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Explainer-Strikes at French nuclear plants - what's at stake?

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By Reuters
Explainer-Strikes at French nuclear plants - what's at stake?
Explainer-Strikes at French nuclear plants - what's at stake?   -   Copyright  Thomson Reuters 2022   -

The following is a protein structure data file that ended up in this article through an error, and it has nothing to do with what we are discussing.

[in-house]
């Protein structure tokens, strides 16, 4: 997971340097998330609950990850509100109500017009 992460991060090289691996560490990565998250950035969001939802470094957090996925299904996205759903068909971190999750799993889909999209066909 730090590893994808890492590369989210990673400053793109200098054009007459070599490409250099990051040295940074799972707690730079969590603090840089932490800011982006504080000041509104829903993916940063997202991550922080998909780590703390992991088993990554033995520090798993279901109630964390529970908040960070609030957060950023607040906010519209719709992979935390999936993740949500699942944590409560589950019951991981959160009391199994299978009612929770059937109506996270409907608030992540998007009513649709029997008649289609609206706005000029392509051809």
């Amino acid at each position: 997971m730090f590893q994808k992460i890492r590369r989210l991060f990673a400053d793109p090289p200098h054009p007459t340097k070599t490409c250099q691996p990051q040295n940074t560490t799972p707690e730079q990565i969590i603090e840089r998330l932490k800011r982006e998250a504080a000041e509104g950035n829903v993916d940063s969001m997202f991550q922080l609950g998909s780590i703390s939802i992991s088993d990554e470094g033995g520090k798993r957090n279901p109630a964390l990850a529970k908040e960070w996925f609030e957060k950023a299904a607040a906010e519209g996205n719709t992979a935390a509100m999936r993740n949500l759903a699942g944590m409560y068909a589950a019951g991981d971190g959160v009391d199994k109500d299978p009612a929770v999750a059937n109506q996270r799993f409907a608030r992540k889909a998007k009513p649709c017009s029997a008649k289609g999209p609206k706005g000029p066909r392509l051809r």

<div> <p>By Forrest Crellin</p> <p><span class="caps">PARIS</span> – Strikes at France’s nuclear power plants have affected about a third of its reactors, in many cases delaying maintenance work and complicating operator <span class="caps">EDF</span>’s efforts to boost production ahead of winter. </p> <p>Currently 20 out of 56 reactors have been impacted, a union official said on Wednesday. Of these, maintenance plans of 17 have been disrupted, with some seeing their restart schedule delayed by a few days and some by up to three weeks. [POWER/FR]</p> <p><span class="caps">THE</span> <span class="caps">EFFECT</span> ON <span class="caps">SUPPLY</span></p> <p>France’s nuclear output was already expected to hit a 30-year low in 2022 due to a record number of reactor outages for corrosion issues and planned maintenance, at a time when Europe is facing an energy crisis because of the war in Ukraine.</p> <p>Rolling strikes over wages by the <span class="caps">FNME</span>-<span class="caps">CGT</span> union at some plants have added to the problem.</p> <p>Maintenance delays at nine reactors have caused the loss of 4.4 terawatt hours (TWh) of nuclear power generation – nearly a quarter of the power produced in September – compared to the maintenance schedule before the strikes began, data from consultancy Energy Aspects showed.</p> <p>France is a net importer of electricity and the strikes will further boost power imports, particularly from Britain, the consultancy said.</p> <p>Power grid operator <span class="caps">RTE</span> warned on Tuesday that prolonged strikes further delaying the restart of reactors could have “heavy consequences” for electricity supply over the winter.</p> <p>Britain’s National Grid has also cited maintenance issues at French nuclear reactors as a factor that could affect UK energy supplies this winter.</p> <p><span class="caps">RTE</span> still expects France’s nuclear power production to rise to between 40 and 45 gigawatt (GW) a day in December and January, up from 25-30 GW at the end of October.</p> <p>But it said the strikes raise a question mark over power availability for November.</p> <p>The strikes come on top of separate blockades at oil refineries over the past three weeks, which have disrupted fuel supplies.</p> <p><span class="caps">WHAT</span>’S <span class="caps">THE</span> <span class="caps">COST</span>?</p> <p><span class="caps">FNME</span>-<span class="caps">CGT</span> secretary general Sébastien Menesplier said a one day outage at an <span class="caps">EDF</span> reactor usually cost about 1 million euros ($976,600) but that at current electricity prices that could be “5 to 10 times more”. </p> <p>With the baseload November power price around 587 euros ($573) per megawatt-hour (MWh), the cost of a reactor not running is probably not far from 10 million euros per day, said Emeric de Vigan, vice president of power at data and analytics firm Kpler.</p> <p>However, French forward baseload contracts have fallen from highs over 1,000 euros in late August, as maintenance delays at <span class="caps">EDF</span> have been mostly be priced in.</p> <p>“With that being said, events like this come at the worst possible time, when French nuclear is needed the most, and even more so for the coming months,” Rystad analyst Fabian Ronningen said.</p> <p><span class="caps">WHAT</span>’S <span class="caps">THE</span> <span class="caps">LEGAL</span> <span class="caps">POSITION</span>?</p> <p>Workers are legally obligated to ensure the continuity of the public electricity service, requiring them to raise production or resume operations to return reactors to the grid to avoid power cuts.</p> <p>Vital services such as hospitals, road traffic signs, and security infrastructure are among the most protected public infrastructure from power cuts. Cuts to households would only be used as a last resort to protect vital infrastructure.</p> <p>Contracts are held between the grid operator and industrial companies and businesses that can cover the first cuts in exchange for compensation.</p> <p>When lower production threatens to reduce supply to the point where it can’t meet demand, <span class="caps">RTE</span> can ask striking workers to return some power to the grid to fix the imbalance. </p> <p>For example, <span class="caps">RTE</span> requested workers to raise power levels on Sept. 29 to ensure there was enough electricity to meet demand, and striking workers complied.</p> <p>But <span class="caps">RTE</span> cannot requisition workers. That power belongs to the <span class="caps">CEO</span> of <span class="caps">EDF</span>, following a decision by the Council of State after a two month strike in 2009 affected maintenance at 17 reactors. </p> <p>However, <span class="caps">EDF</span> can only exercise this power to avoid serious consequences to electricity supply – such as power cuts and blackouts – and only if data from <span class="caps">RTE</span> showed a need for increased supply and there were no alternatives.</p> <p>($1 = 1.0236 euros)</p> <p/> </div>